projected
to
grow between 13.0 percent (management
occupations) and 27.4 percent (computer and mathematical occupations) from CY2010 to
CY2020.
Page 4 ofS
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. I
! :..
• '"
• .C.··
Economic Impact Statement
Bill ##-15, Economic Development - Workforce Development - Amendments
2. A description of any variable that could affect the economic impact estimates.
The variables that could affect the economic impact estimates are the employment
opportunities available in those industry sectors that experienced a decline since 2007 and
the change in the graduation rate among
high
school students.
3. The Bill's positive or negative effect,
if
any on employment, spending, savings,
investment, incomes, and property values in the County.
The creation ofa non-profit corporation as the County's workforce development
organization would have a positive effect on employment and personal income. The
goals ofthe non-profit corporation would develop a comprehensive and demand-driven
system of workforce development. Therefore
with
that goal, Bill ##-15 would
qualitatively have a positive impact on employment and personal income.
4.
If
a Bill is likely to have no economic impact, why is that the case?
Please see paragraph #3.
5. The following contributed to or concurred with this analysis:
David Platt and Rob
Hagedoorn, Finance.
~~11:-
Department of Finance
Date
Page 5 of5
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OFFICE OF THE COUNTY EXECUTIVE
ROCK.VlLLE, MARYLAND 208.50
Isiah Leggett
County Executive
MEMORANDUM
September 22, 2015
TO:
FROM:
SUBJECT:
George Leventhal, President
County Council
Isiah Leggett, County Executive -
Expedited Bill xx-IS, Economic Develo ment- Workforce Development­
Amendments
I am attaching for Council introduction proposed legislation to replace the
County's Department of Economic Development's Division of Workforce Services with a non­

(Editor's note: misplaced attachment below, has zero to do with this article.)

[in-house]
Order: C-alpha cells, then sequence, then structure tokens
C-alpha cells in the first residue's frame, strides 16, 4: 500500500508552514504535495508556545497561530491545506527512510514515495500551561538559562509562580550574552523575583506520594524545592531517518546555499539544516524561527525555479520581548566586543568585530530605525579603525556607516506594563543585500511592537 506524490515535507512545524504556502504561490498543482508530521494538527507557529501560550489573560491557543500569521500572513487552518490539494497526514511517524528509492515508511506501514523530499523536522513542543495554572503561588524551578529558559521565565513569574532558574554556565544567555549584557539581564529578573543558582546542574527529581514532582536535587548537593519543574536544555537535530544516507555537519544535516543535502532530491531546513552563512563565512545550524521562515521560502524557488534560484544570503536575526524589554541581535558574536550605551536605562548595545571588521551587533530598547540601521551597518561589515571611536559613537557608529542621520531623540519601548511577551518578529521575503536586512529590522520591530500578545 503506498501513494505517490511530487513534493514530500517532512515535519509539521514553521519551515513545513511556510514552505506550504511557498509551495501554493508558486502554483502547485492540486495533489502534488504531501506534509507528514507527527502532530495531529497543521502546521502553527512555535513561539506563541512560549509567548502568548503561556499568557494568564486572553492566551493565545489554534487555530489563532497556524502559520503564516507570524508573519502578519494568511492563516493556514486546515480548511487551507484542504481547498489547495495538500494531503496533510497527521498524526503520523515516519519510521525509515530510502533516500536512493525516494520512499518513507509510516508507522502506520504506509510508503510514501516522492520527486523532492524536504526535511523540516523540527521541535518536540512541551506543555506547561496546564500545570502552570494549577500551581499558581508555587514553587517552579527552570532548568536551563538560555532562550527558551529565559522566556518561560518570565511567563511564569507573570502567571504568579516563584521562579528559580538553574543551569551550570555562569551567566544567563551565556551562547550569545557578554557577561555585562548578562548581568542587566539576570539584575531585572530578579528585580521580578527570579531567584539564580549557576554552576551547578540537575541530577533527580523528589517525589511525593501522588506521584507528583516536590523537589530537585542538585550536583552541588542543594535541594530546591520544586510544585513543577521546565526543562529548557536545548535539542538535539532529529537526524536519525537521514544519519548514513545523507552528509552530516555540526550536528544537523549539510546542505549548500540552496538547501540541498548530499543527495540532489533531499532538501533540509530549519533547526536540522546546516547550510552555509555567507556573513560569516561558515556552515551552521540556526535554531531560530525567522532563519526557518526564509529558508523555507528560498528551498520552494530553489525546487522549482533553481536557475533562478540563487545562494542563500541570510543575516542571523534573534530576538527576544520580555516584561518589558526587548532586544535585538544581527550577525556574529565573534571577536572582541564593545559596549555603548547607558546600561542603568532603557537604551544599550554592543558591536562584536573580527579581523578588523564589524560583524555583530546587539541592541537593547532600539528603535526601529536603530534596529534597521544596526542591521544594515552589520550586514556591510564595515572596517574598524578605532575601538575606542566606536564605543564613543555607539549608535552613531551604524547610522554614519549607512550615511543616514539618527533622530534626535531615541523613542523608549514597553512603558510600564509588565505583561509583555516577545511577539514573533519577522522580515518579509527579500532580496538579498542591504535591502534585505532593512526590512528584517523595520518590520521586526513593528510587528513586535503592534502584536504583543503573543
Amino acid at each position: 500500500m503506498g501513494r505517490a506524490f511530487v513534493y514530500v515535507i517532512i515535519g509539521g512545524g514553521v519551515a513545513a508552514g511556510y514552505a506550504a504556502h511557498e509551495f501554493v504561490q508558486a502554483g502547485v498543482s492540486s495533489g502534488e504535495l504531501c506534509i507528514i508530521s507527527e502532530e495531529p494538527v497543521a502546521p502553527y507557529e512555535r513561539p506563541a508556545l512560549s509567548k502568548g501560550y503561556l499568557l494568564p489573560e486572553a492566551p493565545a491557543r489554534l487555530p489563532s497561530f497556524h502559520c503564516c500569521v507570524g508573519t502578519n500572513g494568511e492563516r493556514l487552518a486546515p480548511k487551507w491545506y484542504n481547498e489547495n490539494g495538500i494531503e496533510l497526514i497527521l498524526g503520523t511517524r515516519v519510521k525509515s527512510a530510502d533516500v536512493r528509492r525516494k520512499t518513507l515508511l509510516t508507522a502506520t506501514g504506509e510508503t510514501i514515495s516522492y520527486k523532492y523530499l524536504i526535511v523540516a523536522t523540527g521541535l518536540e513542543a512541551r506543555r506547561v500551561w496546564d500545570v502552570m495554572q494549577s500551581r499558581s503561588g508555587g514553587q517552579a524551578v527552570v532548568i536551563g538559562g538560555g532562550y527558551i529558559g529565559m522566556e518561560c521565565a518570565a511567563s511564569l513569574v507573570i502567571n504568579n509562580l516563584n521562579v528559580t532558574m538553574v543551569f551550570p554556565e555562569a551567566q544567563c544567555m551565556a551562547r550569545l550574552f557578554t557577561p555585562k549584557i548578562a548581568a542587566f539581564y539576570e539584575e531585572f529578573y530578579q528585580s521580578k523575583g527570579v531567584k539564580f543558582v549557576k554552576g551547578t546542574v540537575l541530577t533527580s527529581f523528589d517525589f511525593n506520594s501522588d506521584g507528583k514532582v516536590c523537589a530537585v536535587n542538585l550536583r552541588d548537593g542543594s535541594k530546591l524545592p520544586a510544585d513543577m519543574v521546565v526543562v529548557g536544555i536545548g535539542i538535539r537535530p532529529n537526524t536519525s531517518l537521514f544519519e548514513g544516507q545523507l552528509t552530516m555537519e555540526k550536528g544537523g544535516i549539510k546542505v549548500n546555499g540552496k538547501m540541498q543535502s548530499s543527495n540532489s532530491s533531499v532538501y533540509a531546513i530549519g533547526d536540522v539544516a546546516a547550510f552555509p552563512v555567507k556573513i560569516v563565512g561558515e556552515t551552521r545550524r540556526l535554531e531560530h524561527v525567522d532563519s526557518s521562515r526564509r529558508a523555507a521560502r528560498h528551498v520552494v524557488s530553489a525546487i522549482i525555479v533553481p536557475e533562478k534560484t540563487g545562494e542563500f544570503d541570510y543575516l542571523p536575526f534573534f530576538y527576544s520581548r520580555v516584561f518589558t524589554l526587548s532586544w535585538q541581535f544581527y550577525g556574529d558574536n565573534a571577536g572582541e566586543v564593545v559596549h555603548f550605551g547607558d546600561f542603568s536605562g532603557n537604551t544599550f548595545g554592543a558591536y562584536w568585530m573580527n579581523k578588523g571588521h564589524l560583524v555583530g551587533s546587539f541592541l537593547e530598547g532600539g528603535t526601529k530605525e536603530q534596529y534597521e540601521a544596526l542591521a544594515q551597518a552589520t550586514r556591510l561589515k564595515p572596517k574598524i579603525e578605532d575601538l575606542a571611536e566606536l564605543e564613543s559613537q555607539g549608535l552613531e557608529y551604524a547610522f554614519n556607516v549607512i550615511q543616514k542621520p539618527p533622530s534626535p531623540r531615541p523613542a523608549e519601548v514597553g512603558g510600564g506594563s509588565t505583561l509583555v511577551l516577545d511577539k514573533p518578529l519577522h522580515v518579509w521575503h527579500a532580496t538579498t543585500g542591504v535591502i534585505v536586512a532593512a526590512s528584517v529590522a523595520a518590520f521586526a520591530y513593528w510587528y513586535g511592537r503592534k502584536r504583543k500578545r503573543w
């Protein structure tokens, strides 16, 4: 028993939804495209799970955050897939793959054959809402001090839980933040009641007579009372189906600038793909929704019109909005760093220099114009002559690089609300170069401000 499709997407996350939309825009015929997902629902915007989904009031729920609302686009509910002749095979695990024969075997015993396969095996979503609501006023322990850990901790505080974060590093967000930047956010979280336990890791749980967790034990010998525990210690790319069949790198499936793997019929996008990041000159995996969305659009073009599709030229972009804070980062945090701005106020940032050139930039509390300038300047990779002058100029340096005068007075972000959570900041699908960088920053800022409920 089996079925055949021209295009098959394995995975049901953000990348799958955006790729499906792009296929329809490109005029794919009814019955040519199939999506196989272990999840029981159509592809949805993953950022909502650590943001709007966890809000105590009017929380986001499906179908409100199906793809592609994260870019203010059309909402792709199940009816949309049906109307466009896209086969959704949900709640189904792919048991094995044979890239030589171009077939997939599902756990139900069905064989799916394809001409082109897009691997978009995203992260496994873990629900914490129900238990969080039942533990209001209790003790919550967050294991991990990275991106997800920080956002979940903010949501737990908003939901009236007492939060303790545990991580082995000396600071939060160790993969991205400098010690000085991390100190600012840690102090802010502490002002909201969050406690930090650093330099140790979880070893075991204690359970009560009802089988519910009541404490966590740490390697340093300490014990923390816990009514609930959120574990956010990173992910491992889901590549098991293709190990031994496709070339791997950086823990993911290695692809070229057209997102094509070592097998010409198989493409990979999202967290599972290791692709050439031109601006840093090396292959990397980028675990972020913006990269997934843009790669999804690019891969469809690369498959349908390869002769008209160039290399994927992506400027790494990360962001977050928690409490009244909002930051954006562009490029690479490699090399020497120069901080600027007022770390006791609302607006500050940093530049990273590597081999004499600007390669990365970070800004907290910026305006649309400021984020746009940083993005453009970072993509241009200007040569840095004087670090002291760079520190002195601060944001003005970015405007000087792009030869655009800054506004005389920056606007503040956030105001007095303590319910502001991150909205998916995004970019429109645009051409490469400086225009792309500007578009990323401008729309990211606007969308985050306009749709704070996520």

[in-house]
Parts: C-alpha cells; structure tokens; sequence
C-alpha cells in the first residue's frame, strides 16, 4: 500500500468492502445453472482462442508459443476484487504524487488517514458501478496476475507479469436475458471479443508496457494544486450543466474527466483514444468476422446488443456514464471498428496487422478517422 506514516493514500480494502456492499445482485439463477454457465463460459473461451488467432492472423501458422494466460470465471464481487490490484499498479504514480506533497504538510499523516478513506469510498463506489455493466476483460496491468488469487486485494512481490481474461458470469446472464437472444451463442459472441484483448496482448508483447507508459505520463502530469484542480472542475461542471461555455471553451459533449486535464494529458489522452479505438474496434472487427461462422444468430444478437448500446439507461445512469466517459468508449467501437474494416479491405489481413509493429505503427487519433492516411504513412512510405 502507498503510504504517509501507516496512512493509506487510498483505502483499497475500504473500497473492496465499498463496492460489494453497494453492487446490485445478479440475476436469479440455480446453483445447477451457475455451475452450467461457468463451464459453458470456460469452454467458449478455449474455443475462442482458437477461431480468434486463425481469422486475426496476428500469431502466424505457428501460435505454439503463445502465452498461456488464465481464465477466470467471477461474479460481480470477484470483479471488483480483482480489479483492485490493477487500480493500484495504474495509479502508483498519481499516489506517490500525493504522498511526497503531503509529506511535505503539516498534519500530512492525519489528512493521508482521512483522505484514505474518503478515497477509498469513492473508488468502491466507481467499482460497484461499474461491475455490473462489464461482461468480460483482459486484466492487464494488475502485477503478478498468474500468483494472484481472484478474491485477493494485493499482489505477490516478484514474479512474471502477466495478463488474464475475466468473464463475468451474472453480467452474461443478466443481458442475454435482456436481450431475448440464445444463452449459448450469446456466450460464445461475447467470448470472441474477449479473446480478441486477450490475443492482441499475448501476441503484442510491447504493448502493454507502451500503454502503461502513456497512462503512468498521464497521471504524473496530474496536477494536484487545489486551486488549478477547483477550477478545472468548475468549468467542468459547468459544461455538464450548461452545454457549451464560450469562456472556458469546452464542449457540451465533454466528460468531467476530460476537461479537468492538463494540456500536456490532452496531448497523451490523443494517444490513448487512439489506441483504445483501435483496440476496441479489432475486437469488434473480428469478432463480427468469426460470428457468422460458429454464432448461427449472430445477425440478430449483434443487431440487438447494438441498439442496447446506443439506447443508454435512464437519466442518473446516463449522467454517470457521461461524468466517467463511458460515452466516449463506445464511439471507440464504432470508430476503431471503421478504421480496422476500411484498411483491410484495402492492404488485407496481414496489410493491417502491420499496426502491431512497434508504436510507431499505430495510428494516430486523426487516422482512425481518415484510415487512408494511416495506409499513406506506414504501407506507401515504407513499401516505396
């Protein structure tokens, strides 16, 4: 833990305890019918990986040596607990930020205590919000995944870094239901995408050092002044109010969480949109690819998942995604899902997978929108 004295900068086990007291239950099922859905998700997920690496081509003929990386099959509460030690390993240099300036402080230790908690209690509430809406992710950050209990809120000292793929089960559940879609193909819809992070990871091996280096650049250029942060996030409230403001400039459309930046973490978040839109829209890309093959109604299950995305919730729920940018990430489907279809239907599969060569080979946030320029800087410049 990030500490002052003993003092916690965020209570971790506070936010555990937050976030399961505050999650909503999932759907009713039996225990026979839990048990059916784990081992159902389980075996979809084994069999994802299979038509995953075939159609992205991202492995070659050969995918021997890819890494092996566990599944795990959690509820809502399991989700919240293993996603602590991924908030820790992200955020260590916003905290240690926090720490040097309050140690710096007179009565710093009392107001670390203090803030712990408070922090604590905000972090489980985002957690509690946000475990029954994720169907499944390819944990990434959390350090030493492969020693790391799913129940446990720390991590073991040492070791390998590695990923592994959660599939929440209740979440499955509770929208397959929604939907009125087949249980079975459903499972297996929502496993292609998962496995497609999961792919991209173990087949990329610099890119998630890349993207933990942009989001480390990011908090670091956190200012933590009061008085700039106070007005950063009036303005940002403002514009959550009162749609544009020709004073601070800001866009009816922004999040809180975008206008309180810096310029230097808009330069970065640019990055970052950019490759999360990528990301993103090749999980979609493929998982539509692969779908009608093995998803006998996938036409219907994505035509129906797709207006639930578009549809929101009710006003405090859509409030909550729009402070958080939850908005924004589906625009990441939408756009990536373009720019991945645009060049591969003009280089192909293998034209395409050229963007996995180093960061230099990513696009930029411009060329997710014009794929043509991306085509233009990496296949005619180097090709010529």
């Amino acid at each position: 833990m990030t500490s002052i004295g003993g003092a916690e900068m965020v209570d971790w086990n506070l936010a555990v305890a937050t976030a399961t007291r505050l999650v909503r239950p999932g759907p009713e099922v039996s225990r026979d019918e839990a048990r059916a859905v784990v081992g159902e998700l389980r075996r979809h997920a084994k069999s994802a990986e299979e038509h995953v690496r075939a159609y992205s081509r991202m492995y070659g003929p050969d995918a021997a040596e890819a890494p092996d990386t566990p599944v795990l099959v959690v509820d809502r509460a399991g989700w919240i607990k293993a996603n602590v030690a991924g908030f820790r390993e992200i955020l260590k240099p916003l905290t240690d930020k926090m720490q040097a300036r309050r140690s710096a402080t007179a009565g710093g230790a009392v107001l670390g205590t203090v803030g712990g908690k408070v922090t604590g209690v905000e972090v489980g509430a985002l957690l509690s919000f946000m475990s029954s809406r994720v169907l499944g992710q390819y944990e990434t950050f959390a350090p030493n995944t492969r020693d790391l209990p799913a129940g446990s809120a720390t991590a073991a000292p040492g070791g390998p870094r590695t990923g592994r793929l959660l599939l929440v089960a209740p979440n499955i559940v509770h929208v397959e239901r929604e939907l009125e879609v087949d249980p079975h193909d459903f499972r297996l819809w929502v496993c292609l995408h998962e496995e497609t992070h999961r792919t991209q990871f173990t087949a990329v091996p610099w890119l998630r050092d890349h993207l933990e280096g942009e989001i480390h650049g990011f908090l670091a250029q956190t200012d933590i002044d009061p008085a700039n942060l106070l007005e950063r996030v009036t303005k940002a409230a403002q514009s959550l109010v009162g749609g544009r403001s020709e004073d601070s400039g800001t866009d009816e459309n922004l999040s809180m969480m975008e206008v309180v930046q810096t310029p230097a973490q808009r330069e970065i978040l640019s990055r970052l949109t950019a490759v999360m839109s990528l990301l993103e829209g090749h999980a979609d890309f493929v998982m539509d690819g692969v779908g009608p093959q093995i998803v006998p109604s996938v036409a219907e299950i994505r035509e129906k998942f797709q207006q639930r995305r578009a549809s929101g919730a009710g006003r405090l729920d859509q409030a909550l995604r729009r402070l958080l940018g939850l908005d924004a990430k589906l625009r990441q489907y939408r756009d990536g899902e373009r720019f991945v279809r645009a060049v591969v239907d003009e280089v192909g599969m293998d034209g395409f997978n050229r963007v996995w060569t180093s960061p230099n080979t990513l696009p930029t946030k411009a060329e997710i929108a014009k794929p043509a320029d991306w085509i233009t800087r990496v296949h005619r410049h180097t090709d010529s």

profit corporation that will be responsible for implementing the policies of the County's
Workforce Development Board. To achieve this I am recommending the following amendments
to Montgomery County Code, Chapter 30B, Economic Development Corporation by adding
Sections 30B-2 and 30B-4 and adding Sections 30B-S, 30B-9, 30B-IO, 30B-1I. 30B-12, 30B­
13. and 30B-14. The proposed amendments authorize the Council. by resolution approved by
the County Executive,
to
designate a non-profit corporation as the County's workforce
development-organization, assign certain duties to that workforce development organization, and
amend the economic development laws.
I made a decision to privatize the workforce development programs and
activities based on input from key stakeholders including businesses, the non-profit
community, and County educational institutions, and by looking at successful workforce
development organizational models in other jurisdictions. This is part of a larger effort to
improve Montgomery County's economic competitiveness and better meet the workforce
needs of our strategic industries as well as those of the unemployed and underemployed.
The envisioned system will work closely with the County's new Economic Development
Corporation, and will use the County's comprehensive economic strategy as an important
tool to guide workforce development programs and activities.
My staff stands ready to work with the Council on this important legislation,
which I urge
~e
Council to enact
in
the near future.
ILlts